Dark malts predominate in this style too, so expect similarities in color and aromas with Stouts. Although similar, they have very different backgrounds, as Porters were invented in England centuries ago to quench the thirst of port workers who needed an energy boost.

Today, technically, the only difference between Porters and Stouts is the type of barley used. Stouts are made from unmalted grains, while Porters are based on malted barley, a small, but significant difference. For beer drinkers, the preference usually goes to one or the other.

IPA Brewing Supplies

Home Brewing Supplies

Wild & Sour Ales

These are the trendiest beers around, although it’s one of the older beer styles in existence! Producers don’t ferment these beers with selected, store-bought yeast, but with wild, ambient yeast found naturally in their cellars, and the results are always unpredictable and exciting!

The spontaneous fermentation adds to the beer a set of funky but pleasant flavors and a most welcomed acidity that makes this beer perfect for food pairings.

Amongst this category, you could consider the Belgian Gose, a cloudy, fruity, and tart beer to which producers add a pinch of salt and coriander seeds to make an epic, historical beer.

Pilsner

Along with the pale ale, this is the beer style you should get if you’re getting started in the realm of craft beer.

Pilsner beers where the first clear, bottom-fermenting (lager) beer is the world, developed in the Czech Republic in 1842. The golden-hued, bright, refreshing beer contrasted greatly with the dark, murky beers of the time and soon became the world’s standard.

Fresh, easy to sip, with subtle malt aromas and a light but creamy palate, Pilsners are ideal for summer days.

Brewing at the Philly Beer School!

Brewing at the Philly Beer School!

Wheat Beer

To round up the list, we have the famous wheat beer. This style is accomplished by using wheat instead of, or in addition to barley malt. Wheat beers are rich, creamy, full-bodied ales that are both satisfying and addictive.

Originally from Germany and Belgium, today craft brewers around the globe make pristine examples. A characteristic banana note is common and adding citrus peels to the mixture is also a standard practice — this one you’ll love. Filtered or milky-white, wheat beers are not only popular today, they have been beloved for centuries.

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Economic Assistance Guide for the Wine Trade during the COVID-19 Pandemic https://www.vinology.com/winery-assistance/ https://www.vinology.com/winery-assistance/#respond Thu, 26 Mar 2020 22:12:26 +0000 https://www.vinology.com/?p=625946   HR 748/the “CARES” Act is the two trillion dollar stimulus bill that is now law. It has several key features that any business owner in the wine trade should […]

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Winery Assistance

HR 748/the “CARES” Act is the two trillion dollar stimulus bill that is now law. It has several key features that any business owner in the wine trade should be aware of. Most of the key points are in a subsection called “Keeping American Workers Paid and Employed Act” which was authored by a team of four bipartisan Senators: Marco Rubia (R), Ben Cardin (D), Susan Collins (R) and Jeanne Shaheen (D).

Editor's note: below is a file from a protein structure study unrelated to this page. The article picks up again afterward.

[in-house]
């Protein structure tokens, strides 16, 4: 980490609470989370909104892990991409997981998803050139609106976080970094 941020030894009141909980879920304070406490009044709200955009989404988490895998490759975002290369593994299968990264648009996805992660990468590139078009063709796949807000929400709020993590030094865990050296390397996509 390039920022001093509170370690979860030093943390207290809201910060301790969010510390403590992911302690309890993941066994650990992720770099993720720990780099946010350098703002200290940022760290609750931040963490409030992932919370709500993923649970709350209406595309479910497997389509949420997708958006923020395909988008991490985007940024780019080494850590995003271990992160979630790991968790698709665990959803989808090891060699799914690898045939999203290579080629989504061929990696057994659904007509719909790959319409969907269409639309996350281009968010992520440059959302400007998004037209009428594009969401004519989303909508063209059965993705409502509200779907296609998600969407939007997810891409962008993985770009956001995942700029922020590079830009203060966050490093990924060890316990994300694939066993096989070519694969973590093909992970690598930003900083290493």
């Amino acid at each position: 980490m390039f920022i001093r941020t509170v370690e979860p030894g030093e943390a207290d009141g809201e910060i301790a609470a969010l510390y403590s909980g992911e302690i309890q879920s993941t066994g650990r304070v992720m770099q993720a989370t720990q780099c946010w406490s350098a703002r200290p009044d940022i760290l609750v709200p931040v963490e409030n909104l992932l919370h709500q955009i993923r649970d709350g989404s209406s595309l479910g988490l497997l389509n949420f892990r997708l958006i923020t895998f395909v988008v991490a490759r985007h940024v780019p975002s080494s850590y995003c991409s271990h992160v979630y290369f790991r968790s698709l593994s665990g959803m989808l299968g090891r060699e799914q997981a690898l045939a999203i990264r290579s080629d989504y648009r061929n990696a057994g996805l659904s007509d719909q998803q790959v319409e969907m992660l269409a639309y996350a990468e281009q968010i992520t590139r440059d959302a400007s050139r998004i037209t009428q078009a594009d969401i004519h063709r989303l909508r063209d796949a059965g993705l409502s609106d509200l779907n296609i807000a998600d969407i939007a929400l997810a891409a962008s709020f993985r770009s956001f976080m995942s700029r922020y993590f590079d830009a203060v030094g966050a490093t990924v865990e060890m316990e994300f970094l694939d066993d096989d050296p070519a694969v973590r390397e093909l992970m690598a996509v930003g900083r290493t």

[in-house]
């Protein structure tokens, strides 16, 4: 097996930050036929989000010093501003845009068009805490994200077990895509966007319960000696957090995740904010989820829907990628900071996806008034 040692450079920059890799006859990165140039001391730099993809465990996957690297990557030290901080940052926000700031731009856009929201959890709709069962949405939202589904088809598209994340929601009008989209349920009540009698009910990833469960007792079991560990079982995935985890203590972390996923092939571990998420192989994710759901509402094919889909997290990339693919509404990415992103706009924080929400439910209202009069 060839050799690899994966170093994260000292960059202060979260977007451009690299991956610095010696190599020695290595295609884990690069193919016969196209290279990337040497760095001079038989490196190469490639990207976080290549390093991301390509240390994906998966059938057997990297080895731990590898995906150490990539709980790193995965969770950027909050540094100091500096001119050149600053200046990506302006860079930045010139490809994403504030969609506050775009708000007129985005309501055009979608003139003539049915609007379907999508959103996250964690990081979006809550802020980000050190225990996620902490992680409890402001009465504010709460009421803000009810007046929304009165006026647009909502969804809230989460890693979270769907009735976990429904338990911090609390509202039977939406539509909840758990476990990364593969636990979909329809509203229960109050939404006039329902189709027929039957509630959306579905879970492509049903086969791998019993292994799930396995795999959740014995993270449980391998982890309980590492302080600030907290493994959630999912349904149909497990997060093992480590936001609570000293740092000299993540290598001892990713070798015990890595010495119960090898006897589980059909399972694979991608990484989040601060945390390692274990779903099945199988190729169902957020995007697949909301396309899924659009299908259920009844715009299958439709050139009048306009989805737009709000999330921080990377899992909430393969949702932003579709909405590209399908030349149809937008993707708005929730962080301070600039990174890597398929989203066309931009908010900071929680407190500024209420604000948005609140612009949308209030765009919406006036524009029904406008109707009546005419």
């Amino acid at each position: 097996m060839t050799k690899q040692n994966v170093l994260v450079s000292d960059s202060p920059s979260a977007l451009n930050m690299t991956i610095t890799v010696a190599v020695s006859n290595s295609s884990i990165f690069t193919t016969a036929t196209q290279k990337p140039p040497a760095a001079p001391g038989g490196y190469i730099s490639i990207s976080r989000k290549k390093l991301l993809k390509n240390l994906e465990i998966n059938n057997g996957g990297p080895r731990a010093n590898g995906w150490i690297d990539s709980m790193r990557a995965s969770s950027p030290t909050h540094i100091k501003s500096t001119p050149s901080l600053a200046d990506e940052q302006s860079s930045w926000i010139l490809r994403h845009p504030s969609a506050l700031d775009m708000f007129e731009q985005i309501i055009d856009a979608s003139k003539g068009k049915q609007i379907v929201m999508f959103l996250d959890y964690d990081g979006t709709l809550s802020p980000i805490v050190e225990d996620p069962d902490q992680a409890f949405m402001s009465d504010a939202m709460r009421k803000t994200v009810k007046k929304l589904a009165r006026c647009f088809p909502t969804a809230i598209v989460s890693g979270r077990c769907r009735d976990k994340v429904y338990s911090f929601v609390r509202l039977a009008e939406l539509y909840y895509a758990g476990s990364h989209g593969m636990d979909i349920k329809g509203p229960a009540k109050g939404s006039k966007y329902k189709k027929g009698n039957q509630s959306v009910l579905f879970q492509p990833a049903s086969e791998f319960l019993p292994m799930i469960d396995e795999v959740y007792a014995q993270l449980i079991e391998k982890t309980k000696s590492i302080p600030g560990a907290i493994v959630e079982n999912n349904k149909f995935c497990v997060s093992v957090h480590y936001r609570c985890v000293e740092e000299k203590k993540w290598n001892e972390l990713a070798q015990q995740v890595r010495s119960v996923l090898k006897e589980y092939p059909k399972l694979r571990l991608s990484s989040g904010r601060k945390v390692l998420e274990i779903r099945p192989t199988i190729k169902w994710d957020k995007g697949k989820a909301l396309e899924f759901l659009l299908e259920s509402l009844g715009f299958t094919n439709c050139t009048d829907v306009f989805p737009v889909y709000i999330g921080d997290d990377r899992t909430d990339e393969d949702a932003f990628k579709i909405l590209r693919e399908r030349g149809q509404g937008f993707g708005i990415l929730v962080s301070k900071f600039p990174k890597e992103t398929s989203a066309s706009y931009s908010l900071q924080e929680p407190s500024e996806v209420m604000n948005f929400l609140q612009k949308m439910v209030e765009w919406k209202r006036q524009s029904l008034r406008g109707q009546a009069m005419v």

This program is supposed to be fully online by Friday, April 3rd.

While other parts of the stimulus package focused on getting money to US citizens, the KAWPEA is written to protect small businesses. There are a lot of options for someone running a business with less than 50 people, which is pretty much the entire wine trade. In this article, I am listing all the important elements of the bill, and explaining how they could help your business. I will keep this page updated as this bill becomes laws. I hope to have links to applications and information as soon as they become available. Feel free to add relevant information in the comments below.

FYI, this information is valid for any small business, including wine shops and restaurants.

Paycheck Protection Program

Payrolls aren’t as big for wineries as they are for other small businesses, but it’s far from trivial. This program offers loans of 2.5 times your average monthly payroll. The loans have low-interest rates, with a maximum of 4%, and are expected to have a 24-hour turn-around once the program has been established.  The key detail here is that the loan will be forgiven if you maintain the same payroll levels. In effect, this loan would become a grant. You would only have to pay back the interest accrued.

Small businesses are going to benefit greatly from this section. Businesses will be eligible to obtain a loan equal to two and a half times their average monthly payroll for a full year. The program includes a debt forgiveness component (up to 100%) when loan proceeds are used for payroll and other eligible expenses during the eight weeks after obtaining the loan. Those expenses include payroll, rent, mortgage interest, or utilities

Debt is the biggest burden for many in the wine trade. Land and equipment costs often mean you have a multi-million-dollar debt. This section is going to be a Godsend to many small wineries.  This is link to the SBA program page: https://www.sba.gov/funding-programs/loans/paycheck-protection-program

Small Business Debt Relief

Many wineries (as well as breweries and distilleries) have loans from the Small Business Administration (SBA).  Often these SBA loans were taken out to purchase buildings or equipment. This includes the following SBA programs: 504 loans, 7(a) Community Advantage, and Microloan. This bill requires the SBA to forgive your loan for half a year. This means the SBA will pay the principal, the interest, and all fees for half a year. This section has been funded with $17 Billion dollars.

504 Loans